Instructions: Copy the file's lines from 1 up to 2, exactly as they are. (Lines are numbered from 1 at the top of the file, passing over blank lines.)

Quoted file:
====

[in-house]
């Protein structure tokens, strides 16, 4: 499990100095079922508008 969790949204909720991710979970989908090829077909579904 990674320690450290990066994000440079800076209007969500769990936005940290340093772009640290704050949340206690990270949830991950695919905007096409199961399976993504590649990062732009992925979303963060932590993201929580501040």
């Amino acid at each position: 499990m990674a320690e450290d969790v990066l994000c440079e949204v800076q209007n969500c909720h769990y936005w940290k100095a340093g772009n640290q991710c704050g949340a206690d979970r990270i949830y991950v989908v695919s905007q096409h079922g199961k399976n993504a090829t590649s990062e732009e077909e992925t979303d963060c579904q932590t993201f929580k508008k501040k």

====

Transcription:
[in-house]
């Protein structure tokens, strides 16, 4: 499990100095079922508008 969790949204909720991710979970989908090829077909579904 990674320690450290990066994000440079800076209007969500769990936005940290340093772009640290704050949340206690990270949830991950695919905007096409199961399976993504590649990062732009992925979303963060932590993201929580501040």